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Episode list[edit]
Series 1[edit]
  1. "Worzel's Washing Day" (25 February 1979) The Peters family moves into a caravan on Scatterbrook Farm, and John and Sue Peters meet Worzel Gummidge, a scarecrow who can come to life.
  2. "A Home Fit for Scarecrows" (4 March 1979) John and Sue offer Worzel a proper chair for his home in the barn if he will teach them Worzelese; the scarecrow also gets the idea to steal a full set of furniture from the villagers.
  3. "Aunt Sally" (11 March 1979) Worzel takes the afternoon off to go to the village fête to see his intended, Aunt Sally, even though she considers herself to be too good for him. Aunt Sally takes advantage of his feelings for her and persuades him to exchange places with her so she can escape being sold to a museum.
  4. "The Crowman" (18 March 1979) Worzel begs his creator, the Crowman, to make him a handsome head so he can get a wife. After a disastrous visit to the home of Mrs. Boomsbury-Barton, the scarecrow learns that it is more important to be handsome inside than out.
  5. "A Little Learning" (25 March 1979) Worzel turns the farm upside down looking for his Clever Head. When he finds it at the nearby school and puts it on, he encounters a teacher who takes him for a genius.
  6. "Worzel Pays a Visit" (1 April 1979) When Worzel is told that the runaway Aunt Sally is working as a housemaid at Mrs. Bloomsbury-Barton's home, he decides to pay her a call. But the mistress is away, and Sally pretends to be the lady of the house and invites Worzel in for tea, resulting in chaos.
  7. "The Scarecrow Hop" (8 April 1979) Aunt Sally is in a despondent mood after being sacked from her position as lady's maid to Mrs. Bloomsbury-Barton. To cheer her up, Worzel asks her to the charity ball.
Series 2[edit]
  1. "Worzel and the Saucy Nancy" (6 January 1980)
  2. "Worzel's Nephew" (13 January 1980)
  3. "A Fishy Tale" (20 January 1980)
  4. "The Trial of Worzel Gummidge" (27 January 1980)
  5. "Very Good, Worzel" (3 February 1980)
  6. "Worzel in the Limelight" (10 February 1980)
  7. "Fire Drill" (17 February 1980)
  8. "The Scarecrow Wedding" (24 February 1980)
Series 3[edit]
  1. "Moving On" (1 November 1980)
  2. "Dolly Clothes Peg" (8 November 1980)
  3. "A Fair Old Pullover" (15 November 1980)
  4. "Worzel the Brave" (22 November 1980)
  5. "Worzel's Wager" (29 November 1980)
  6. "The Return of Dafthead" (6 December 1980)
  7. "Captain Worzel" (13 December 1980)
  8. "Choir Practice" (20 December 1980)
Christmas special[edit]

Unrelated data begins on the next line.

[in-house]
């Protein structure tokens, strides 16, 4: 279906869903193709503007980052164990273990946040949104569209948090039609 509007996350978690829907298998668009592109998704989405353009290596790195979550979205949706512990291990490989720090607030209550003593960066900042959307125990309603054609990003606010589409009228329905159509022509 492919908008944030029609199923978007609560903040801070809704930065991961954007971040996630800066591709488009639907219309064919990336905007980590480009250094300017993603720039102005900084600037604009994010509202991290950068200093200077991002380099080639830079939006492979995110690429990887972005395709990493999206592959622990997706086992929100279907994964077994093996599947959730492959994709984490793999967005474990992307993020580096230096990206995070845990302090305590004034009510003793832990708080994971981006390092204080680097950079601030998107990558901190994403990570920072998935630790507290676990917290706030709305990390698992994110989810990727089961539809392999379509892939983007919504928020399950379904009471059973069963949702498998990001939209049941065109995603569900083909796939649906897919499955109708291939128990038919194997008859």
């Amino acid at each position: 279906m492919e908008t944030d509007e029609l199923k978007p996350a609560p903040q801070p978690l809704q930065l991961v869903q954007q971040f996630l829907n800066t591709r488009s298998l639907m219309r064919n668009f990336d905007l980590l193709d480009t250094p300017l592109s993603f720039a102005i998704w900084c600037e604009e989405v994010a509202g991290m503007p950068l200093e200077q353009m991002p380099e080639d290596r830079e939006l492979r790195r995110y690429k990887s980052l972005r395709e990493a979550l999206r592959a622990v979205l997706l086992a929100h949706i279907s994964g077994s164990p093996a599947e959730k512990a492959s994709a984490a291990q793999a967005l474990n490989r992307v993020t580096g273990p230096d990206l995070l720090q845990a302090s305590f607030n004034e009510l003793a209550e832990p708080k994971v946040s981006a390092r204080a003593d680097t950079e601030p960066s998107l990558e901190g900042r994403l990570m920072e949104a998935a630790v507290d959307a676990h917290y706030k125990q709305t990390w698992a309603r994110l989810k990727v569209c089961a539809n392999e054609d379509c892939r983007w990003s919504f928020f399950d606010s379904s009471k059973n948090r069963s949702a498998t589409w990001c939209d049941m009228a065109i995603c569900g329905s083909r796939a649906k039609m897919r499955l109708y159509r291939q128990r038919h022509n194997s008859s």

1. "A Cup o' Tea and a Slice o' Cake" (27 December 1980) – Unusually this double-length musical special did not have the Worzel Gummidge title sequence, "A Cup o' Tea and a Slice o' Cake" being its only on screen title followed by "Starring Jon Pertwee" as per the standard titles.[10]
Series 4[edit]
  1. "Muvver's Day" (31 October 1981)
  2. "The Return of Dolly Clothes-Peg" (7 November 1981)
  3. "The Jumbly Sale" (14 November 1981)
  4. "Worzel in Revolt" (21 November 1981)
  5. "Will the Real Aunt Sally...?" (28 November 1981)
  6. "The Golden Hind" (5 December 1981)
  7. "Worzel's Birthday" (12 December 1981)

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New Zealand seasons[edit]
Series 5[edit]
  1. "As The Scarecrow Flies" (4 October 1987)
  2. "The Sleeping Beauty" (11 October 1987)
  3. "Full Employment" (18 October 1987)
  4. "Worzel's Handicap" (25 October 1987)
  5. "King of the Scarecrows" (1 November 1987)
  6. "Ten Heads Are Better Than One" (8 November 1987)
  7. "Worzel to the Rescue" (15 November 1987)
  8. "Slave Scarecrow" (22 November 1987)
  9. "The Traveller Unmasked" (29 November 1987)
  10. "A Friend in Need" (6 December 1987)
Series 6[edit]
  1. "Stage Struck" (29 January 1989)
  2. "A Red Sky in T'Morning"(5 February 1989)
  3. "Them Thar Hills" (12 February 1989)
  4. "The Beauty Contest" (19 February 1989)
  5. "Bulbous Cauliflower" (26 February 1989)
  6. "Weevily Swede" (5 March 1989)
  7. "Elementary My Dear Worty" (12 March 1989)
  8. "Dreams of Avarish" (19 March 1989)
  9. "Runaway Train" (26 March 1989)
  10. "Aunt Sally, R.A." (2 April 1989)
  11. "Wattle Hearthbrush" (9 April 1989)
  12. "The Bestest Scarecrow" (16 April 1989)
Stage musical[edit]
A stage musical adaptation, titled Worzel Gummidge - The Musical, was created by the TV series creators Keith Waterhouse and Willis Hall with music by Denis King and featuring the original TV principal cast Jon Pertwee, Una Stubbs and Geoffrey Bayldon. The musical first premiered at the Birmingham Repertory Theatre for the 1980 Christmas season before receiving rave reviews and transferring to the Cambridge Theatre in London's West End from 22 December 1981 and extending to 27 February 1982. The Original London 1981 Cast Album was recorded at Abbey Road Studios; It featured 15 songs and 4 bonus tracks titled The Worzel Gummidge Christmas Maxi Single.[11][12]

In popular culture[edit]
  • In the early 1980s, British Labour Party leader Michael Foot was satirically compared to Worzel Gummidge as a criticism of his allegedly unkempt appearance

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Track Listing

1 - Worzel's Song

2 - Sulking

3 - The Scarecrow's Party

4 - O-Wor-K-Wor-Dip

5 - I Might We'll See

6 - Acting

7 - Scarecrows On Parade

8 - If I Was You And You Was Me

9 - Singalonga Worzel

10 - Who'd Be A Scarecrow?

11 - Oh What A Day This Is

12 - The Worzel Walk

Reference: vinyl1510648838HMB